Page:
• Could you define the “Cake or Death problem” and given an example of a decision-making system that falls prey to it?

First nitpick: Since the sum on i (i just being some number I’m using to number utility functions) of u_i(w)·p(C(u_i)|w) is a function only dependent on w, it’s really just a complicatedly-written utility function. I think you want u_i(w)·p(C(u_i)|w, e) - that would allow the agent to gain some sort of evidence about its utility function. Also, since C(u_i) is presumably supposed to represent a fixed logical thingamabob, to be super-precise we could talk about some logical uncertainty measure over whether the utility function is correct, M(u_i, w, e), rather than a probability—but I think we don’t have to care about that.

Second nitpick: To see what happens, let’s assume our agent has figured out its utility function—it now picks the action with the largest sum on w of p(w|e, a)·u(w), where “w” is a world describing present, past and future, and u(w) is its one true utility function. This happens to look a lot like an evidential decision theory (EDT) agent, which runs into known problems. For example, if there was a disease that had low utility but made you unable to punch yourself in the face, this fact makes an EDT agent want to punch itself in the face so it could increase the probability it didn’t have the disease.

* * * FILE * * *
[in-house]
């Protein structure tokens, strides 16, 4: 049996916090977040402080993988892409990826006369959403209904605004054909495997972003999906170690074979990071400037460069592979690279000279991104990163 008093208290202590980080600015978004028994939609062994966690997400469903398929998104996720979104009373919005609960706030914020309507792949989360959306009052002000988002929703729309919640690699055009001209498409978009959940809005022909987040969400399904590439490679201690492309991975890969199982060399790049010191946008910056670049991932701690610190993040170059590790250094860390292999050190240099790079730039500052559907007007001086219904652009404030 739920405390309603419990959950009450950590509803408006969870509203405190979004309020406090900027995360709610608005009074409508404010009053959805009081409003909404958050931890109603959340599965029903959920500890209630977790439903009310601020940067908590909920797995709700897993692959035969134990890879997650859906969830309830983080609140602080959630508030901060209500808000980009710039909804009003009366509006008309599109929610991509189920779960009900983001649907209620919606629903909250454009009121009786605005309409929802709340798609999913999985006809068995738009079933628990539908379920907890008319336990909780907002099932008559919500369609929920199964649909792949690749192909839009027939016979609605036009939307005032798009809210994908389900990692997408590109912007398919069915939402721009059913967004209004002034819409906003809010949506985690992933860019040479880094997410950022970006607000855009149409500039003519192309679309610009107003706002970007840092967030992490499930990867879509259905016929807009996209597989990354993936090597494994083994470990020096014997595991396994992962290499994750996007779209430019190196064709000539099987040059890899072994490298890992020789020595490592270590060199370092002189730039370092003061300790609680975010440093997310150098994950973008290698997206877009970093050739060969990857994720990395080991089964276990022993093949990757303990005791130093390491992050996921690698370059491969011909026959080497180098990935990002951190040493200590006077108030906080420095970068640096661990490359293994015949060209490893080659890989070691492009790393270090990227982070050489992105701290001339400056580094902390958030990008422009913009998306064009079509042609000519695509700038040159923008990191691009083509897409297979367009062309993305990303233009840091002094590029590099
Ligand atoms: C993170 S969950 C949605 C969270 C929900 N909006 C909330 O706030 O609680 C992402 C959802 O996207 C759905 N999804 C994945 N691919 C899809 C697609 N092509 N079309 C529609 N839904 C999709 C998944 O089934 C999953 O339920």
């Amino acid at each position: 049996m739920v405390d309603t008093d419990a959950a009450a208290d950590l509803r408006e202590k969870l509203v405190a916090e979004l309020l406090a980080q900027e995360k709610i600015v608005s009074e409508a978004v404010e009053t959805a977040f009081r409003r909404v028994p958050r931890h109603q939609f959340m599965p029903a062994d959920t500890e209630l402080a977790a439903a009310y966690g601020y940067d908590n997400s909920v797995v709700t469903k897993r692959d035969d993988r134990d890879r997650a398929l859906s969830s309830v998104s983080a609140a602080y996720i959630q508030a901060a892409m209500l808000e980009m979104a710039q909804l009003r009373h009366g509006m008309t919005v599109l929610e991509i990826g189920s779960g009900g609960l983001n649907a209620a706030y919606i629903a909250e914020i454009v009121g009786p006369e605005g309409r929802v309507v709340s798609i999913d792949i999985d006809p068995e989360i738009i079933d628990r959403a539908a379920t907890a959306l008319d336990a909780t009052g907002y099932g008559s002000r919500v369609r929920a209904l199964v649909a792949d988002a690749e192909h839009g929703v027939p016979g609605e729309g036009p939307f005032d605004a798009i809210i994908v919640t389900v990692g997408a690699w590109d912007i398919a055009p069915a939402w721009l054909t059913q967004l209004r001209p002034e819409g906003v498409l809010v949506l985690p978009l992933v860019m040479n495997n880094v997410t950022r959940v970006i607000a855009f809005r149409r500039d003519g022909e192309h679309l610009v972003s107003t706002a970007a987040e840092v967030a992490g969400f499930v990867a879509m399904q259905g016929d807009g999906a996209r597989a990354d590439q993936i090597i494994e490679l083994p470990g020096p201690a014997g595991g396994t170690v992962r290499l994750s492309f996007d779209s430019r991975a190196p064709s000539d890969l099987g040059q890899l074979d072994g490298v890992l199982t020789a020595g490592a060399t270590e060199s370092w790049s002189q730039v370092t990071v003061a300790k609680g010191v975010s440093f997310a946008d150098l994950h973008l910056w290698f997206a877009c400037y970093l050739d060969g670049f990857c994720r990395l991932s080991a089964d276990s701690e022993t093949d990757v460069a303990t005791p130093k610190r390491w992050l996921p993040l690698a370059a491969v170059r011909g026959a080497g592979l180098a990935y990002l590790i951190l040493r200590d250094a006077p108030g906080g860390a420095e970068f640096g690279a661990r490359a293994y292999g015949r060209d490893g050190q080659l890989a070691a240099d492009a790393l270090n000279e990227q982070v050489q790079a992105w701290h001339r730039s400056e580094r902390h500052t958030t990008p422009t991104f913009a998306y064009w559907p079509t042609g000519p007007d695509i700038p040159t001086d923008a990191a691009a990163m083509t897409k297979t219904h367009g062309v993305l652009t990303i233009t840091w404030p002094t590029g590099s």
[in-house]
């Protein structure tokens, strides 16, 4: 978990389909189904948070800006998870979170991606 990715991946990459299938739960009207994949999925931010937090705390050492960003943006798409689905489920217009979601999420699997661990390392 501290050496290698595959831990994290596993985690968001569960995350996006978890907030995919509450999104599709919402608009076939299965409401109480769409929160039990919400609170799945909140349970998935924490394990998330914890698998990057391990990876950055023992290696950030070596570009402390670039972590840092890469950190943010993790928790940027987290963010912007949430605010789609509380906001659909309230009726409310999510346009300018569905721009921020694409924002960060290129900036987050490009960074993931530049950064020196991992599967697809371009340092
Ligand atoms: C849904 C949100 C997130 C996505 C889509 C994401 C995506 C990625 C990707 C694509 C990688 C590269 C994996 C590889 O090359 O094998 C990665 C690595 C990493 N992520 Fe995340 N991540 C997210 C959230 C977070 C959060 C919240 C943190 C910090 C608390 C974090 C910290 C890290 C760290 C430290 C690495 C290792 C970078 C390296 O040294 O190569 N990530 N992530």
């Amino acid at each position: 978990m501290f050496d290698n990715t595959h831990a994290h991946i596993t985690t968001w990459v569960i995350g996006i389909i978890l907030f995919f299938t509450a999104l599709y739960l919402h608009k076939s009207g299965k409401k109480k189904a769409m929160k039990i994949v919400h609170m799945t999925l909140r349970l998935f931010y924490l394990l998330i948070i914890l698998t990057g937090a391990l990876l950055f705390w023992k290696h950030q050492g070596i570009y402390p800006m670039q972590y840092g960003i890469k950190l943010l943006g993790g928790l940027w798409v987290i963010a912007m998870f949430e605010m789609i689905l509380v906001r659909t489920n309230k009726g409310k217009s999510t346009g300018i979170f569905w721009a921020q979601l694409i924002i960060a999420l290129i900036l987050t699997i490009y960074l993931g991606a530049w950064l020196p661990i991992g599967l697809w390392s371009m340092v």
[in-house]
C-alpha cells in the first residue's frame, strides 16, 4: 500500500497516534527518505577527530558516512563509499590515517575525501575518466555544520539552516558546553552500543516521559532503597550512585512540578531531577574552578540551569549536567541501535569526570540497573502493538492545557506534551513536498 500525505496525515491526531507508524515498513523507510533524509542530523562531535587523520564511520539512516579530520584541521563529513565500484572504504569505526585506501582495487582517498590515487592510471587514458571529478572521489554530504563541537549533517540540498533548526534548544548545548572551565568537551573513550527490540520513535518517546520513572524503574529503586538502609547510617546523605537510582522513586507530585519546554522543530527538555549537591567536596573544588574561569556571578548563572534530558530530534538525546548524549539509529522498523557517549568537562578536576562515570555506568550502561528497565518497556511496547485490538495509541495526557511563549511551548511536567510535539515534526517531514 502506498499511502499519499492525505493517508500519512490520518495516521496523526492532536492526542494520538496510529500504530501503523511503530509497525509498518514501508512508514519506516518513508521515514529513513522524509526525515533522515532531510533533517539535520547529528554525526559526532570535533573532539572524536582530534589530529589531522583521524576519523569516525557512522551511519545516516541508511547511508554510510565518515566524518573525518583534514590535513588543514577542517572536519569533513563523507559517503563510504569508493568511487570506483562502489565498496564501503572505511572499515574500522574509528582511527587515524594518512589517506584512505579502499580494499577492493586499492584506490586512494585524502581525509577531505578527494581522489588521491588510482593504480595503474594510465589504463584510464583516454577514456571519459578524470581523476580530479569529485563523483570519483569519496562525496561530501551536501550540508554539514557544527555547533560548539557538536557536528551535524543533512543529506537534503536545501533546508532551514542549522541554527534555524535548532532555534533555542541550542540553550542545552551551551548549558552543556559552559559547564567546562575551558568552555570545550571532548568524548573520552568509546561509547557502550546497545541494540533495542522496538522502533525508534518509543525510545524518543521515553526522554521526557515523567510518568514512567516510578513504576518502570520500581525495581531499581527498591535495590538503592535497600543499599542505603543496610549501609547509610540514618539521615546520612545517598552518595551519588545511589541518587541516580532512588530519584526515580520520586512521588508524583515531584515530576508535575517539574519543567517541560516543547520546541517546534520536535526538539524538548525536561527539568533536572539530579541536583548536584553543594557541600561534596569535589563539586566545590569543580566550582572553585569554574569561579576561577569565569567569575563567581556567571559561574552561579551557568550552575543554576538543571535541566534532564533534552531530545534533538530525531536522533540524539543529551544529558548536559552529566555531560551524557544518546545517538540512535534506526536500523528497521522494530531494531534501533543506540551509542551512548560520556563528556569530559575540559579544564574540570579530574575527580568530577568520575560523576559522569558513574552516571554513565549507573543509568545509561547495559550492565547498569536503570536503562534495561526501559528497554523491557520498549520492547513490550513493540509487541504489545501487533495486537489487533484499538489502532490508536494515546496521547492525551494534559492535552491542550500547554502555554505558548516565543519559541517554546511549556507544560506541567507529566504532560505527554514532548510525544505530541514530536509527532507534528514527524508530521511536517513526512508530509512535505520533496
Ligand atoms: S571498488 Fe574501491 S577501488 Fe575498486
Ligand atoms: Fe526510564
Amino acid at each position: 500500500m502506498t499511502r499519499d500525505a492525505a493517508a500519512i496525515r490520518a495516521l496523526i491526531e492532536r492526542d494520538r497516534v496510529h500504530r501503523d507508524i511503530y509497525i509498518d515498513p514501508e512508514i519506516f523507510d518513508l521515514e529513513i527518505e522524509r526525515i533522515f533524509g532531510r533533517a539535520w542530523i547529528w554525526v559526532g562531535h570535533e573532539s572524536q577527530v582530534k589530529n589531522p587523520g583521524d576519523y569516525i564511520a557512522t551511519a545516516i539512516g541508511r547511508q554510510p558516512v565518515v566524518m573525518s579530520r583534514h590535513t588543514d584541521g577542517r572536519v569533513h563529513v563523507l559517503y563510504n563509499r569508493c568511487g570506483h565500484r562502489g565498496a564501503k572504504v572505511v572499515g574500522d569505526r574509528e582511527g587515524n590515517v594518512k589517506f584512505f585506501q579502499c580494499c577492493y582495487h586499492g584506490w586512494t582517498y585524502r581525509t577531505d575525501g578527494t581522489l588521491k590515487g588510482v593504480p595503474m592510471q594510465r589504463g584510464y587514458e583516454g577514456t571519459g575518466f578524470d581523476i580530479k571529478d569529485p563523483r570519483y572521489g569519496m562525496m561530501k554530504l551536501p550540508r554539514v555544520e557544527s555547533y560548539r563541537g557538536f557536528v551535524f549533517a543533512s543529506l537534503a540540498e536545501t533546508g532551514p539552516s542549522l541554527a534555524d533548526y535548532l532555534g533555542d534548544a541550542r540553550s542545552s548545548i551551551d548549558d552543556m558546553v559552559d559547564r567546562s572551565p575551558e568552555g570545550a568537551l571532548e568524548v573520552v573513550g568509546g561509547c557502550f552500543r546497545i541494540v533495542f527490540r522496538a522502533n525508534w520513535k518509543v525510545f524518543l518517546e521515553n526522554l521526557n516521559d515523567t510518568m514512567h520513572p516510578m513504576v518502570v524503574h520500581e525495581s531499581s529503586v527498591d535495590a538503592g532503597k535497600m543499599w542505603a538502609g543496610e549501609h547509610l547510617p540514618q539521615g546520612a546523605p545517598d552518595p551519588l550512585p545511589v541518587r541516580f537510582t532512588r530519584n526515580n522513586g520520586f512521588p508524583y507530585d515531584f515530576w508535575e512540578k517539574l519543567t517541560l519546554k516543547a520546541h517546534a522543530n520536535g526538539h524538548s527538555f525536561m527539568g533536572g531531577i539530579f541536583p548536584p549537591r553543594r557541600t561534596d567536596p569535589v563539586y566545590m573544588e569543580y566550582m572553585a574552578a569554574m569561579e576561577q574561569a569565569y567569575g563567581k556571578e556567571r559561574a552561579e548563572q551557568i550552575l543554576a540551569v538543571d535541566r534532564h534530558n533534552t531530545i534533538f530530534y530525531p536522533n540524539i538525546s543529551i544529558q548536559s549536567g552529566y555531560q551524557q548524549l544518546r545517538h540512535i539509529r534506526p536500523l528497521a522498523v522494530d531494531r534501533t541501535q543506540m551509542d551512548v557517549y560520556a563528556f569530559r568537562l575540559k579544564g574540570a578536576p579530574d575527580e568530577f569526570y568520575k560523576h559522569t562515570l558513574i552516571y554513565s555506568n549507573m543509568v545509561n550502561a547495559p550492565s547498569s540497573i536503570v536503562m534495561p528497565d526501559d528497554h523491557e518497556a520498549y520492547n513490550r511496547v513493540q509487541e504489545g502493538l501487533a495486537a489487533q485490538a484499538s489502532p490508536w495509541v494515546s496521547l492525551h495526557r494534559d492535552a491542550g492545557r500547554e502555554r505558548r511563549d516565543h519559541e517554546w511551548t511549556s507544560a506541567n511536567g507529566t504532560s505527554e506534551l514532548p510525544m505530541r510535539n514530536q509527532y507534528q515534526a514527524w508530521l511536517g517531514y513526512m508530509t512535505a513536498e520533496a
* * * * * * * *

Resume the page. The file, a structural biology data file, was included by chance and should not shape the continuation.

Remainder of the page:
• I’ll post the “cake or death” problem in a post soon.

• This one?

(Remember: always give your esoteric philosophical conundra good names.)

• Oh, okay, thanks. So, shallowly speaking, you just needed to multiply the utilities of the strategies “don’t ask and pick cake” and “don’t ask and pick death” by 0.5.

• Yep! :-)